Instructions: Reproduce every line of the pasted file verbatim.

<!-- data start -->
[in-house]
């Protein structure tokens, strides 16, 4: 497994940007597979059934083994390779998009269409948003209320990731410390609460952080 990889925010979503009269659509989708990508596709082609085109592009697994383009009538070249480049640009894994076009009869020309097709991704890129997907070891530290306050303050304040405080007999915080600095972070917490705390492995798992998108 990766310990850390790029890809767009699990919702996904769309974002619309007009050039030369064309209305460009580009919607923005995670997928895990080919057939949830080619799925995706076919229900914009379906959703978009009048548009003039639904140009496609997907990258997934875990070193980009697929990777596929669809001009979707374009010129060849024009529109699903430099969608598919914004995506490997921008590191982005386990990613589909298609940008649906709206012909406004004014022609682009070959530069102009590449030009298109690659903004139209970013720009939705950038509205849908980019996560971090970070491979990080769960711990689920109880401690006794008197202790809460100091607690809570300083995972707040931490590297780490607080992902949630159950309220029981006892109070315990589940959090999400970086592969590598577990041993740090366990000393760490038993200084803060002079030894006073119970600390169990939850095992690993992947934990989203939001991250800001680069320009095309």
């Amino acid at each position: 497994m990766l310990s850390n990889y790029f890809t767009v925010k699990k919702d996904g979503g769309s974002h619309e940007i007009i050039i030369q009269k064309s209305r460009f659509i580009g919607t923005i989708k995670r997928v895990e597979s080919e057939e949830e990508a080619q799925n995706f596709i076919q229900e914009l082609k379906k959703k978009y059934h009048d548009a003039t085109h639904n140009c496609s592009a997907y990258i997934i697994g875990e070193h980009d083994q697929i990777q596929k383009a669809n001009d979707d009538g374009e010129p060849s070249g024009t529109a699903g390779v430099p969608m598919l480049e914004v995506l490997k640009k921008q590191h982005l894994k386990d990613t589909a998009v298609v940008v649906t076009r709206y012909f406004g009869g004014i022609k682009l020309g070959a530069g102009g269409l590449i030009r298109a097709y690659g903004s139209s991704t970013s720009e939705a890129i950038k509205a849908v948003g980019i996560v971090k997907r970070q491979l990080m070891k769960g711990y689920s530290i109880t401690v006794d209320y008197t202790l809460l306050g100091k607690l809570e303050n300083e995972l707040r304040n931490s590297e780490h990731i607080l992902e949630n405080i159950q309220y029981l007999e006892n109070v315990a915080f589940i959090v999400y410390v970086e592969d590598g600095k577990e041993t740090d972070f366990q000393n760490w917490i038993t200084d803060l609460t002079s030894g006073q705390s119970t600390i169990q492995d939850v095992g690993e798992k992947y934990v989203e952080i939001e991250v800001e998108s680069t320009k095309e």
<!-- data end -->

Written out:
[in-house]
């Protein structure tokens, strides 16, 4: 497994940007597979059934083994390779998009269409948003209320990731410390609460952080 990889925010979503009269659509989708990508596709082609085109592009697994383009009538070249480049640009894994076009009869020309097709991704890129997907070891530290306050303050304040405080007999915080600095972070917490705390492995798992998108 990766310990850390790029890809767009699990919702996904769309974002619309007009050039030369064309209305460009580009919607923005995670997928895990080919057939949830080619799925995706076919229900914009379906959703978009009048548009003039639904140009496609997907990258997934875990070193980009697929990777596929669809001009979707374009010129060849024009529109699903430099969608598919914004995506490997921008590191982005386990990613589909298609940008649906709206012909406004004014022609682009070959530069102009590449030009298109690659903004139209970013720009939705950038509205849908980019996560971090970070491979990080769960711990689920109880401690006794008197202790809460100091607690809570300083995972707040931490590297780490607080992902949630159950309220029981006892109070315990589940959090999400970086592969590598577990041993740090366990000393760490038993200084803060002079030894006073119970600390169990939850095992690993992947934990989203939001991250800001680069320009095309």
């Amino acid at each position: 497994m990766l310990s850390n990889y790029f890809t767009v925010k699990k919702d996904g979503g769309s974002h619309e940007i007009i050039i030369q009269k064309s209305r460009f659509i580009g919607t923005i989708k995670r997928v895990e597979s080919e057939e949830e990508a080619q799925n995706f596709i076919q229900e914009l082609k379906k959703k978009y059934h009048d548009a003039t085109h639904n140009c496609s592009a997907y990258i997934i697994g875990e070193h980009d083994q697929i990777q596929k383009a669809n001009d979707d009538g374009e010129p060849s070249g024009t529109a699903g390779v430099p969608m598919l480049e914004v995506l490997k640009k921008q590191h982005l894994k386990d990613t589909a998009v298609v940008v649906t076009r709206y012909f406004g009869g004014i022609k682009l020309g070959a530069g102009g269409l590449i030009r298109a097709y690659g903004s139209s991704t970013s720009e939705a890129i950038k509205a849908v948003g980019i996560v971090k997907r970070q491979l990080m070891k769960g711990y689920s530290i109880t401690v006794d209320y008197t202790l809460l306050g100091k607690l809570e303050n300083e995972l707040r304040n931490s590297e780490h990731i607080l992902e949630n405080i159950q309220y029981l007999e006892n109070v315990a915080f589940i959090v999400y410390v970086e592969d590598g600095k577990e041993t740090d972070f366990q000393n760490w917490i038993t200084d803060l609460t002079s030894g006073q705390s119970t600390i169990q492995d939850v095992g690993e798992k992947y934990v989203e952080i939001e991250v800001e998108s680069t320009k095309e």